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Bath Adolescent Pain Questionnaire (BAPQ)
Please visit this website for more information about the instrument: Bath Adolescent Pain Questionnaire (BAPQ) and Bath Adolescent Pain Questionnaire for Parents (BAPQ-P)
For questions about the BAPQ or BAPQ-P please contact Dr. Lisa Austin at
Supplemental: Cerebral Palsy (CP)
Short Description of Instrument
The Bath Adolescent Pain Questionnaire (BAPQ) is a 61-item multidimensional self-report measure that assesses adolescent functioning across seven different domains affected by pain: daily functioning (physical and social), emotional functioning (depression, general anxiety, pain specific anxiety), family functioning, and development. An eighth section provides space for an open-ended narrative response about the impact of pain on the adolescent's life (Eccleston et al., 2005).
The BAPQ can be used in research studies and the clinical setting to investigate how chronic pain affects specific aspects of functioning (Eccleston et al., 2005).
The Bath Adolescent Pain Questionnaire for Parents (BAPQ-P) is the parent report of the BAPQ to assess parents' perception of how pain impacts their child's life. It was developed as a direct translation of the BAPQ (Eccleston et al., 2005; Eccleston et al., 2007) with the items adapted to incorporate a parental report stem (Eccleston et al., 2007).
Comments/Special Instructions
The BAPQ can be administered to the adolescent, parent/caregiver, or both (Eccleston et al., 2007). The BAPQ and BAPQ-P are available in paper versions. There is also a computerized version of the BAPQ (BAPQ-C). The BAPQ-C is feasible and has increased ease, speed and accuracy of completion compared to the BAPQ (Jordan 2020).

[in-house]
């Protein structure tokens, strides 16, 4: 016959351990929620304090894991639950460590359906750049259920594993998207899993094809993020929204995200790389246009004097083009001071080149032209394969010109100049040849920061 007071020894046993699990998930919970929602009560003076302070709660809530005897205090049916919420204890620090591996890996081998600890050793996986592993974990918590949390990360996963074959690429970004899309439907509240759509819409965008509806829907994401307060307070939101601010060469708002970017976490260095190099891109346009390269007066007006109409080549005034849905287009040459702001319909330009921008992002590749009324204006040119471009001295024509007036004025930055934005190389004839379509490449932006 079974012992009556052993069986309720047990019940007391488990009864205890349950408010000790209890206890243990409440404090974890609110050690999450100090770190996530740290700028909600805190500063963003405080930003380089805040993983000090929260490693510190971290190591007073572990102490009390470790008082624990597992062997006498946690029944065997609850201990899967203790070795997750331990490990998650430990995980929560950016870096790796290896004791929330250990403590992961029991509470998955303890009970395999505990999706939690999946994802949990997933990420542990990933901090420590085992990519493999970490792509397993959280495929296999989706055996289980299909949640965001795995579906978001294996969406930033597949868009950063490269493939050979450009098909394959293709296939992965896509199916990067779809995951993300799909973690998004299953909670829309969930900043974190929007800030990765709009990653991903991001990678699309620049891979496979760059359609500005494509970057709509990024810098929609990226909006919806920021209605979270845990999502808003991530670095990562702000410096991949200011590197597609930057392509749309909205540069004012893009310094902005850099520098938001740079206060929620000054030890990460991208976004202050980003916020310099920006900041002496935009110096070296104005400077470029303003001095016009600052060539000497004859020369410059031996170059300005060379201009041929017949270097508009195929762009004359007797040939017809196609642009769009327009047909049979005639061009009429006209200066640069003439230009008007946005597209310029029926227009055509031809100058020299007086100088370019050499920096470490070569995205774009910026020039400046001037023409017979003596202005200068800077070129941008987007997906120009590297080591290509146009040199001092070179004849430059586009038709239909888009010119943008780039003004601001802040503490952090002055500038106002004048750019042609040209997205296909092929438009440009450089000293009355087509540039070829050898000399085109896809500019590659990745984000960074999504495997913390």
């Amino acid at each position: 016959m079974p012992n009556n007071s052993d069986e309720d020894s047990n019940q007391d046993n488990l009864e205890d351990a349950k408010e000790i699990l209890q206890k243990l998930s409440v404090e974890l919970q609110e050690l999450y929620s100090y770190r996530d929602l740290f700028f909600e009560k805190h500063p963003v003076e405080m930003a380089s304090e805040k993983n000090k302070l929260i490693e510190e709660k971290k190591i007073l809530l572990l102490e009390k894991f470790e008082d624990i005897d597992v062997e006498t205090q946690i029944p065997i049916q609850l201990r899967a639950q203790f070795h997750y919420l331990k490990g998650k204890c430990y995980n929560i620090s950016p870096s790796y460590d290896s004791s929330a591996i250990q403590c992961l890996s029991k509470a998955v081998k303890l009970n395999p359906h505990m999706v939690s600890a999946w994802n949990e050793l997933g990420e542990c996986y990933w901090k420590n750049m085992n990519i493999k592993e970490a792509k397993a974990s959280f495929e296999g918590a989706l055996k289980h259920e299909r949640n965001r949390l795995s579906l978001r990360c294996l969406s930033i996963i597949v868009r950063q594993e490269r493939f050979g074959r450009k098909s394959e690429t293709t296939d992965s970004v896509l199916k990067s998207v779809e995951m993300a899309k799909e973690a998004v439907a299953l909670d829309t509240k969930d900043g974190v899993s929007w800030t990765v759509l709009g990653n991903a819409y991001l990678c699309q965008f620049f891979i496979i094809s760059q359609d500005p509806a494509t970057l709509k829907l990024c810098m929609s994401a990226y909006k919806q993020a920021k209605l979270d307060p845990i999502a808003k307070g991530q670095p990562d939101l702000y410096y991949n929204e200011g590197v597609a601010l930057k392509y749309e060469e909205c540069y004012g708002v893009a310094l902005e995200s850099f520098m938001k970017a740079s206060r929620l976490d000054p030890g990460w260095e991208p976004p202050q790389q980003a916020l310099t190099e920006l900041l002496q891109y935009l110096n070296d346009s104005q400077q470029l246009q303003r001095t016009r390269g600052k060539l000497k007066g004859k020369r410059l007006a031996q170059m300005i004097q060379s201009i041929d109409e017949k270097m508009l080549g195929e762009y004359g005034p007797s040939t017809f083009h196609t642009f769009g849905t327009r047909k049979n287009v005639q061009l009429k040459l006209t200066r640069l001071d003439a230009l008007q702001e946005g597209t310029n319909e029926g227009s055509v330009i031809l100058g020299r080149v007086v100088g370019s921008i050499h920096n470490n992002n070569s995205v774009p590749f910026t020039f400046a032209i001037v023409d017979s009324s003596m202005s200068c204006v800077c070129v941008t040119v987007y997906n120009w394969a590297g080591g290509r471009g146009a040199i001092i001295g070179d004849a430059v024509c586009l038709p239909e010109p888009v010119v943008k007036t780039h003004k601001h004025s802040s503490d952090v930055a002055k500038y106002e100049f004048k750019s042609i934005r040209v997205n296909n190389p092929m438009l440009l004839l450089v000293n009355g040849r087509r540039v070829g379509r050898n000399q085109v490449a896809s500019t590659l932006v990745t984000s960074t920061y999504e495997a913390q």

CP-specific Pain Category: Pain Interference
CP-specific ICF Domain: Activity and Participation (World Health Organization, 2001)
Scoring and Psychometric Properties
Scoring: Each item of the BAPQ and BAPQ-P are rated on a five-point frequency scale in relation to a retrospective time frame of two weeks (Eccleston et al., 2005).
The BAPQ subscales measuring daily functioning (social and physical), emotional functioning (depression, general anxiety, and pain specific anxiety), and family functioning are answered using a 5-point frequency scale (0 = never to 4 = always). Higher scores represent more impaired functioning. The developmental functioning subscale uses a 5-point scale ranging from 0 (very behind) to 4 (very ahead) in response to various developmental tasks (Revivo et al., 2019).
Psychometric Properties: The BAPQ comprises 61 items across seven different domains of functioning affected by pain: physical functioning, social functioning, general anxiety, pain specific anxiety, depression, family functioning and development. The BAPQ is psychometrically robust. Cronbach's alpha values were >0.79 for all measures. Convergent validity for each subscale was moderate to high between all subscales in adolescents with chronic pain except for comparisons of family and physical functioning, and pain specific anxiety and development. Temporal reliability of the measure has also been demonstrated to be high for social functioning, physical functioning, depression, family functioning, and pain specific anxiety, moderate for general anxiety and development. Comparative validity was undertaken by comparison of all individual subscales with existing validated measures (Spence Children's Anxiety Scale (SCAS), Children's Depression Inventory Short Form (CDI-S), Functional Disability Inventory (FDI), Brief Family Assessment Measure (Brief FAM), Pain Catastrophizing Scale for Children (PCS-C) and Child and Adolescent Social and Adaptive Functioning Scale (CASAFS)) with significant correlations noted for most measures.